Wallpaper* & Victorinox: Urban Outsiders
To mark its 130th anniversary, Victorinox and Wallpaper* introduce the Urban Outsiders: highly mobile, free-spirited, outdoor-working professionals. City-dwelling, but transplanted to the countryside whenever possible, they require essential kit to keep their multidisciplinary, all-terrain, all-weathers day moving forward. The Victorinox Urban Outsider doesn’t just live in the city. He lives the city.
As proprietor of Broby DNA, London-based Martin Xavier ‘Max’ Broby’s business is residential and commercial architecture, employing simple design philosophies with influences from his native Denmark. Broby is also engaged in myriad cycling-related projects. Among them: the porteur BrobyBike; the Explorateur, a bespoke racing bicycle that can be taken apart and packed into a standard-sized suitcase; BrobyCarbon carbon bicycle rims; Fizik cycling shoes for pro-cyclist David Millar’s retirement year; and the design of the 2014 Commonwealth Games kit for Scotland’s road race, time trial and track teams.
Wallpaper*: How much of your working day is spent outdoors?
Max Broby: I spend at least 50 per cent of the day on the go. I try to ride mainly one of our BrobyBikes to as many meetings and site inspections as possible.
W*: What essentials do you carry when you travel?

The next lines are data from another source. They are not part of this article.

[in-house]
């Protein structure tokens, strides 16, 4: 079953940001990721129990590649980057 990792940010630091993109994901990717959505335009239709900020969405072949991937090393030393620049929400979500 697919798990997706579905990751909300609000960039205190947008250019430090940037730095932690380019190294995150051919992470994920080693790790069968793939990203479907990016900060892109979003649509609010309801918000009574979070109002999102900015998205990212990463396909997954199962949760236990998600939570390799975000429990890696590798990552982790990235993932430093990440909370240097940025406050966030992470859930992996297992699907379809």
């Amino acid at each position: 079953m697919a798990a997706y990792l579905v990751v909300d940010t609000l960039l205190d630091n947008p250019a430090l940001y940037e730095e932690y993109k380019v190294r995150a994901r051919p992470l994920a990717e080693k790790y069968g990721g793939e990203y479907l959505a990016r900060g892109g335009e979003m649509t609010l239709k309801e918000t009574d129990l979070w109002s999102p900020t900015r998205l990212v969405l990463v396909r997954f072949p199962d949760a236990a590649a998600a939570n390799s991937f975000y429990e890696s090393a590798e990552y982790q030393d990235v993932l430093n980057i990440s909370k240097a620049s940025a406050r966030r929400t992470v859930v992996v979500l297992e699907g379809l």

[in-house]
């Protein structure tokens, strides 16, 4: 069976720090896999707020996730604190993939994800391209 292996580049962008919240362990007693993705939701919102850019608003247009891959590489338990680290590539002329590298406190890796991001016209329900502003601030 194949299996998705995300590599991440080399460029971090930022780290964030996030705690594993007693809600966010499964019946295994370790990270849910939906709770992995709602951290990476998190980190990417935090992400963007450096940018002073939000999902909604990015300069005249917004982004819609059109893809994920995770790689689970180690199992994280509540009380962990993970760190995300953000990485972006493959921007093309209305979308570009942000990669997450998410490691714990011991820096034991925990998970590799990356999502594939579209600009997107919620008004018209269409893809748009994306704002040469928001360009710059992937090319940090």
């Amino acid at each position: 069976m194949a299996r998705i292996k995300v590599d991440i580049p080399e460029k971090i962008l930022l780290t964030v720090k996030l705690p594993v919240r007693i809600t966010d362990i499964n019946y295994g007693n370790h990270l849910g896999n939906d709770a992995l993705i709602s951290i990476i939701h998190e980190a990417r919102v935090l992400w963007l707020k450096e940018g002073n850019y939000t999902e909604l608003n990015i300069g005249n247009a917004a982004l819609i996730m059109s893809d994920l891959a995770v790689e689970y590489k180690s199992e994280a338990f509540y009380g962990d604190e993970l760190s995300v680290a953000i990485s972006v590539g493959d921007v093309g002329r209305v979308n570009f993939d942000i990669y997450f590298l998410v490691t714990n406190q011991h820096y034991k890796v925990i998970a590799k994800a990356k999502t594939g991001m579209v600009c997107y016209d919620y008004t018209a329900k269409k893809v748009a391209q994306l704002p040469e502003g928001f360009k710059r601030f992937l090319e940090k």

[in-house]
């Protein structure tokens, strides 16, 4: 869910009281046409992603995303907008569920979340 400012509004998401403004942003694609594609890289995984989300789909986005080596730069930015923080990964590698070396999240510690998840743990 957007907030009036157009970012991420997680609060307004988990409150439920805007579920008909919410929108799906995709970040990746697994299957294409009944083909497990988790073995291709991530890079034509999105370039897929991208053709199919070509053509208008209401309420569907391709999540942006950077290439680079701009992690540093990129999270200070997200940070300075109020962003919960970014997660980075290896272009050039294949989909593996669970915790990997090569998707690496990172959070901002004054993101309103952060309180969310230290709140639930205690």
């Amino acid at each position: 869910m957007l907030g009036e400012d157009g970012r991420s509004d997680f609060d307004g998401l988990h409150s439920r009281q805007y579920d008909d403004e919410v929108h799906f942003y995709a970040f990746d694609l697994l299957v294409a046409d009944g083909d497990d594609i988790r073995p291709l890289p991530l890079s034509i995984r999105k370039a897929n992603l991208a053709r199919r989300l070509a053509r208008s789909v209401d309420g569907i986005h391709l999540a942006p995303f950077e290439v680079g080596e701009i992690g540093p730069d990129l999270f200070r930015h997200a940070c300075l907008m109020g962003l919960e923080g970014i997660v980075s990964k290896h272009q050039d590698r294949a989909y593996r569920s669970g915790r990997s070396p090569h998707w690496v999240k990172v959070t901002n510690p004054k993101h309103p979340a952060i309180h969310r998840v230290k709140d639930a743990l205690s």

MB: My mobile phone, which doubles as my voice recorder and memory helper; I use it to take reference pictures. My Victorinox Spectra 2.0 cabin roll on bag which is perfect for creative business travelling. It holds all my kit - laptop, pen, sketchbook, clothing - and keeps things dry and protected. I take a Victorinox SwissTool Spirit III and a Victorinox Bike Tool, a super small, portable and versatile accessory which is a great for a road bike or urban porteur. Wardrobe? I’ll wear my Victorinox Travel Blazer. It is a great fit with just the sort of pockets you need when on the go, whether at a building site or a business trip. It’s windproof and water-resistant for cycling through town too.
W*: Why do you live in London, and what inspires or infuriates you about the city?
MB: For an architect and designer, London poses the best possible playground to realise ideas and grow professionally. I love the action, speed, appetite, culture, and big-city, open-24-hours vibe. The lack of sunshine, a beach and a safer cycling infrastructure tends to frustrate me.
W*: How did you get into cycling?
MB: At ten years old I got an after-school job at legendary Danish racer Ole Ritter’s shop, north of Copenhagen. I went on to race mountain bikes for Specialized Scandinavia, Oakley and Troy Lee Designs – making it to the European Championships and breaking way too many bones along the way. Eventually, I stopped racing and focused on my architectural studies.
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